Prepare for success

Preparation is key to the success of any pupil progress meeting, ensuring that all those involved are clear about the purpose and have the necessary data and resources to engage in meaningful dialogue and decision-making.

Details, such as deciding where and when the meeting is to be held, making cover available for those who need it, and even considering the heating, lighting, refreshments, and chair arrangements within the room, can make a difference, especially if parents/carers are involved.

All attendees need to have a clear sense of purpose and an understanding of the procedure well in advance of the PPM, so that they can prepare appropriately. If parents, carers and/or pupils are to be present, staff need to know about this before the meeting.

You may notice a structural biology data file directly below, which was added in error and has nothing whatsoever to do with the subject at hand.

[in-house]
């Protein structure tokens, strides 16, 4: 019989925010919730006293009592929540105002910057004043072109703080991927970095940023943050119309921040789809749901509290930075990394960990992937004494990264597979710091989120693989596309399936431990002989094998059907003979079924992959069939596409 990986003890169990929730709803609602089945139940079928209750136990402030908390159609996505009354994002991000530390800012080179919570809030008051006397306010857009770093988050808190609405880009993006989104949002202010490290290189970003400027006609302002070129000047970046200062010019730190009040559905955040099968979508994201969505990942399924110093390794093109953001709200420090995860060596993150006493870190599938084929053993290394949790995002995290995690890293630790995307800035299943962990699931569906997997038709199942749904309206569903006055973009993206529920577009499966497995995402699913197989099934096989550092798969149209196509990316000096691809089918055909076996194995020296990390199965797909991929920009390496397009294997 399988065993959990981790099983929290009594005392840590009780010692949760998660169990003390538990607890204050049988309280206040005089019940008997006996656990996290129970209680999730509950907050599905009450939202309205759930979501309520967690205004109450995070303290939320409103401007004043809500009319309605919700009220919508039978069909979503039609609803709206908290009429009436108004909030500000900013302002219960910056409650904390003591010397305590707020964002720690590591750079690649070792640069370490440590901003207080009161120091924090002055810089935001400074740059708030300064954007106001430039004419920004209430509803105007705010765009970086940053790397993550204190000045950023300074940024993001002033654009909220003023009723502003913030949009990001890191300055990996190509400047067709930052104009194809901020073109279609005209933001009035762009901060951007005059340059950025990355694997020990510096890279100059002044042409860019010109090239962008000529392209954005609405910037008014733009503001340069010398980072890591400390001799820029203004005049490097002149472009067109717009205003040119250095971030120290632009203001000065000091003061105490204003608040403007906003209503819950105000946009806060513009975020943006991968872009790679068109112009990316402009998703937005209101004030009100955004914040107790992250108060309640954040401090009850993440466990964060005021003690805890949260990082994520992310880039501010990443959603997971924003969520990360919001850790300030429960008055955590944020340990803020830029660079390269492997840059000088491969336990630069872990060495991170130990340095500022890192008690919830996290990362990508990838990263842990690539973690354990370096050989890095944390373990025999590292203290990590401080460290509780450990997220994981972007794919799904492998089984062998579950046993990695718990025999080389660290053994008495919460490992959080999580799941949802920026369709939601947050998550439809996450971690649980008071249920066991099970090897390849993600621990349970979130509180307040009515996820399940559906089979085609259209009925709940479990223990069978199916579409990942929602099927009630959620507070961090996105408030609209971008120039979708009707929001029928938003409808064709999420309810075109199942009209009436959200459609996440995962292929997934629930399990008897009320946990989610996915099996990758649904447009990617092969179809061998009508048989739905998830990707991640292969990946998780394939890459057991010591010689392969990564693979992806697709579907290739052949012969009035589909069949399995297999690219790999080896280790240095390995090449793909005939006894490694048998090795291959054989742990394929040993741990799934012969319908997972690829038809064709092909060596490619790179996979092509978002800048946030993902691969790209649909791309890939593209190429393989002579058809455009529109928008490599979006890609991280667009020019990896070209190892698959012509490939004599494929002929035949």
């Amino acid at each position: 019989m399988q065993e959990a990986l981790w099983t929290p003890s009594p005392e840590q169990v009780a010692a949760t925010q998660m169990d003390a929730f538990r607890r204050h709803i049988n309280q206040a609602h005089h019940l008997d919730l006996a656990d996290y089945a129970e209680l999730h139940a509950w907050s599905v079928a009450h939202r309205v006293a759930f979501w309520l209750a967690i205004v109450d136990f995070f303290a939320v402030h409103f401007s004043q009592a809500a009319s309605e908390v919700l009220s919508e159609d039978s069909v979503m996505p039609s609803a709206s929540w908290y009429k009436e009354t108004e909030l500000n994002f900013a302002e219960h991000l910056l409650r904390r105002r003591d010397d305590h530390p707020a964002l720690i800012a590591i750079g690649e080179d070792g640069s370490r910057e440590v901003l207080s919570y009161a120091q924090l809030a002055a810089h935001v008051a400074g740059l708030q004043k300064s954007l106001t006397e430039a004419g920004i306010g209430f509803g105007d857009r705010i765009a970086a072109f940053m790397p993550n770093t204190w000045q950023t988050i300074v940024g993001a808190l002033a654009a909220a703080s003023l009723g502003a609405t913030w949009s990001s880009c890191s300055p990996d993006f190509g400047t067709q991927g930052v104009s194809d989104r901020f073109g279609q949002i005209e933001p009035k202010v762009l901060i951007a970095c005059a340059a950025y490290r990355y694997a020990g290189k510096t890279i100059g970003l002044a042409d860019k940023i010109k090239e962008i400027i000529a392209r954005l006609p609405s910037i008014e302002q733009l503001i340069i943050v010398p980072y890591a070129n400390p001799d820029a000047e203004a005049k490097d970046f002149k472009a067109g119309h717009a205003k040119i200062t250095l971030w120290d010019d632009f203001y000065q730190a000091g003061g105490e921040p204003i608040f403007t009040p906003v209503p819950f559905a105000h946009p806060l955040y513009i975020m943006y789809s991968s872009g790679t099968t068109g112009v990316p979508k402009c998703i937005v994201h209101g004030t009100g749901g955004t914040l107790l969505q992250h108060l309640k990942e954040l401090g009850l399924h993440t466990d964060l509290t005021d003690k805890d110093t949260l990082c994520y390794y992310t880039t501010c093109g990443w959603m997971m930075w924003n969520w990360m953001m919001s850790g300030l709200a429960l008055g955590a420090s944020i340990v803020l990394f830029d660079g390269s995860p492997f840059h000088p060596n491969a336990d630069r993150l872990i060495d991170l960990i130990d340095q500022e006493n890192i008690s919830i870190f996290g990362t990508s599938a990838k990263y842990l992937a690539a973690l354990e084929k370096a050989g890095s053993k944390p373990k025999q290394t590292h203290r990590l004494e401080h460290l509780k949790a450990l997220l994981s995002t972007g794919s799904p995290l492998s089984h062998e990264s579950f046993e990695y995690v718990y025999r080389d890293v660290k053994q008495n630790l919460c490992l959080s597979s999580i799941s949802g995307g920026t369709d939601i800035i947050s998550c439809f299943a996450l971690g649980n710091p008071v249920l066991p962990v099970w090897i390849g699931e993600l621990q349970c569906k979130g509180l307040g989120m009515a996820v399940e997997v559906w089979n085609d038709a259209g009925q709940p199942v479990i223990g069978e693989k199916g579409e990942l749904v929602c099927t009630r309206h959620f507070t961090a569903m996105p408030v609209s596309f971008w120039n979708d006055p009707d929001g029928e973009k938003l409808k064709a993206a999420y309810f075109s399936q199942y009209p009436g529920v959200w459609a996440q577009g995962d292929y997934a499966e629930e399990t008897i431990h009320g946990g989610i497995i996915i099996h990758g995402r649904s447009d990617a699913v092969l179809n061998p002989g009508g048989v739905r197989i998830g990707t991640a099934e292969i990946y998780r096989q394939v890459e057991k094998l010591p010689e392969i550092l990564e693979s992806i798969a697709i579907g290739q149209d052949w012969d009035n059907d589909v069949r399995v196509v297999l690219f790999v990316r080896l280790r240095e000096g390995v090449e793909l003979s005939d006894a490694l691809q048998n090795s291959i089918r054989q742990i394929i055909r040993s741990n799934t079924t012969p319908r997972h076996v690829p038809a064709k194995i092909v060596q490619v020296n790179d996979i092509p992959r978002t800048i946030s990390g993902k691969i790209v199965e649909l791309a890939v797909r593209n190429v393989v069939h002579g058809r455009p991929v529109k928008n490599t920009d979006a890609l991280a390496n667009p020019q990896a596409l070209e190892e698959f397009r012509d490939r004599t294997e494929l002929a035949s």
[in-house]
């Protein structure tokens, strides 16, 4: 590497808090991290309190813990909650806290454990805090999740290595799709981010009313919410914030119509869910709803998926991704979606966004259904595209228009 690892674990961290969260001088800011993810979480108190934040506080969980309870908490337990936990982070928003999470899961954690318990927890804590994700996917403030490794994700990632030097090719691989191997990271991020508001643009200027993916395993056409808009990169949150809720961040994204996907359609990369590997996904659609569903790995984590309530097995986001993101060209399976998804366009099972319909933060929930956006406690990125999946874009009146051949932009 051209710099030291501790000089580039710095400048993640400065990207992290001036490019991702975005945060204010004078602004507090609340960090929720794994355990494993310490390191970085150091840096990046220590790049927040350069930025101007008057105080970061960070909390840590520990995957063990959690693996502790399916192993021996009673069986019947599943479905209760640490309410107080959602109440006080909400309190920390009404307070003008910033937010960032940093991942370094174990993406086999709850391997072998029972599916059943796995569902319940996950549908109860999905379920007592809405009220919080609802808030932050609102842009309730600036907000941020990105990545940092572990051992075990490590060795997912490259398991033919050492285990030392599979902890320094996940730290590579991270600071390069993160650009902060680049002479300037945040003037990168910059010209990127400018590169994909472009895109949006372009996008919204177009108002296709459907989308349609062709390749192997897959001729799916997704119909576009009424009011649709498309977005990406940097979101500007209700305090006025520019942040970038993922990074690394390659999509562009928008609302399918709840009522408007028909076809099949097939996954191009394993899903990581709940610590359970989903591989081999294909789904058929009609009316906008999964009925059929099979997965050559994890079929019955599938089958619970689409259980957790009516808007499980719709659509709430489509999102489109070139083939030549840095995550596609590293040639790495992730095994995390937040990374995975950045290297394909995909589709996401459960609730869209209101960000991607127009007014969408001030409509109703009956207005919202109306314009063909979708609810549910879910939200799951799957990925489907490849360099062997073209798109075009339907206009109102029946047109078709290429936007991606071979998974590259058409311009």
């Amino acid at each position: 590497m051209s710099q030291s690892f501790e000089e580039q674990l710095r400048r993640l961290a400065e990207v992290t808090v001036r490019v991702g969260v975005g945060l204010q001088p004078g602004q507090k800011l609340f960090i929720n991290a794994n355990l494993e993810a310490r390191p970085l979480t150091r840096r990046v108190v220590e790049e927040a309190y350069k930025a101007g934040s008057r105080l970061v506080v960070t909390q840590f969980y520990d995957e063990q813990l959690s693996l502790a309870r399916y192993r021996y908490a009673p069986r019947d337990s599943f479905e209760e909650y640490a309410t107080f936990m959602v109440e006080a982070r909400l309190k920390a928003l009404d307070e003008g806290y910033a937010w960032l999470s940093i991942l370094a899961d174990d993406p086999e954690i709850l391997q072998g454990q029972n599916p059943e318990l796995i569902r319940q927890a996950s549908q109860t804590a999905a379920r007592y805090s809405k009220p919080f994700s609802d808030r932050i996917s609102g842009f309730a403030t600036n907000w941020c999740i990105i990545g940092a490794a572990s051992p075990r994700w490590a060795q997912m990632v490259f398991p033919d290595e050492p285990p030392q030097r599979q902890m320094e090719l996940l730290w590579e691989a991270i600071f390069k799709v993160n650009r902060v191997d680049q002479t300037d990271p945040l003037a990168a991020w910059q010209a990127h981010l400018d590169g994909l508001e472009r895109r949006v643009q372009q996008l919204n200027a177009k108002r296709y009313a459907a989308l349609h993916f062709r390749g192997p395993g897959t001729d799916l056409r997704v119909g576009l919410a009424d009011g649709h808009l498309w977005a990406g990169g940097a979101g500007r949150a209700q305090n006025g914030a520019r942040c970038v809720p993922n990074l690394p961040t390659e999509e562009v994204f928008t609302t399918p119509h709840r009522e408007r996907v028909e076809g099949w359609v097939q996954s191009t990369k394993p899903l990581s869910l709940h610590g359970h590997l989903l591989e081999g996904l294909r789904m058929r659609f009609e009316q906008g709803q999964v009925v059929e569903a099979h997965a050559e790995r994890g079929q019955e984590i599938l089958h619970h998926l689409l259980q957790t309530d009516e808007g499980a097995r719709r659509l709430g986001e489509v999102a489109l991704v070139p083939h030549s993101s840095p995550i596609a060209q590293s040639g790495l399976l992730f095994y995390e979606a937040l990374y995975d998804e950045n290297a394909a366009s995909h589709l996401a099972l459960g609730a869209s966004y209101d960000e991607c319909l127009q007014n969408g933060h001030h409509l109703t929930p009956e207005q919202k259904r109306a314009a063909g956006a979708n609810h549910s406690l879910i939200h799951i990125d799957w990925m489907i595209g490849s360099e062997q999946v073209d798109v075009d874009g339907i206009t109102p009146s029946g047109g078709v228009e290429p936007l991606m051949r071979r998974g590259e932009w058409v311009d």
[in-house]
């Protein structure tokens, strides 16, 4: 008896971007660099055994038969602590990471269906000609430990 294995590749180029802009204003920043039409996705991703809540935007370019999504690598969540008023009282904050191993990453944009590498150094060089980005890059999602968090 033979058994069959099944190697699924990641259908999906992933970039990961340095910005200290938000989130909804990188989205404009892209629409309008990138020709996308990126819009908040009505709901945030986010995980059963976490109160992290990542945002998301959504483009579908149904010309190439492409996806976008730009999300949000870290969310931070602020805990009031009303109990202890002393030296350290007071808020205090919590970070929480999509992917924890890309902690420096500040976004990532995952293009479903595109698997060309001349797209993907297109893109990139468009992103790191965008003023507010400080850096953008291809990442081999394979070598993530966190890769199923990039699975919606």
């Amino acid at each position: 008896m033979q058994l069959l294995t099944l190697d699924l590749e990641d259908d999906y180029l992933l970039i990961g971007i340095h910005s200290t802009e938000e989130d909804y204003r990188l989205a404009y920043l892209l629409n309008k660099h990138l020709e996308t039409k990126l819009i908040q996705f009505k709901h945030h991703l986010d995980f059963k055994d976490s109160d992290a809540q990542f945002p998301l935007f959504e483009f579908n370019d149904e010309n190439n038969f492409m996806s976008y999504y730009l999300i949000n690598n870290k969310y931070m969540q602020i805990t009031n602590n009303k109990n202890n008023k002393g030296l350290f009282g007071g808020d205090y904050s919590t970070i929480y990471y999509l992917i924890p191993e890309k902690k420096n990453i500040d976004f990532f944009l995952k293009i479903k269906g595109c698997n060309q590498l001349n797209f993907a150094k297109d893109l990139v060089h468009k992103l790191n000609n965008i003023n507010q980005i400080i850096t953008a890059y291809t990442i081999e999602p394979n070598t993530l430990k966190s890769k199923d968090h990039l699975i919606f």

Some of the key components of preparation include data collection and analysis, including information about pupils’ test results, attendance, behaviour, and social and emotional wellbeing, which are important to describe each pupil’s progress. This data needs to be consistently reviewed to ensure that as complete a picture as possible of the pupil and their needs can be shared. What this picture looks like and how it’s presented need to be agreed before the meeting, so that clear, measurable goals for each pupil, aligned with curriculum standards and educational priorities, can be set at the meeting. Targets need to be objective and SMART so that they can be reviewed subsequently.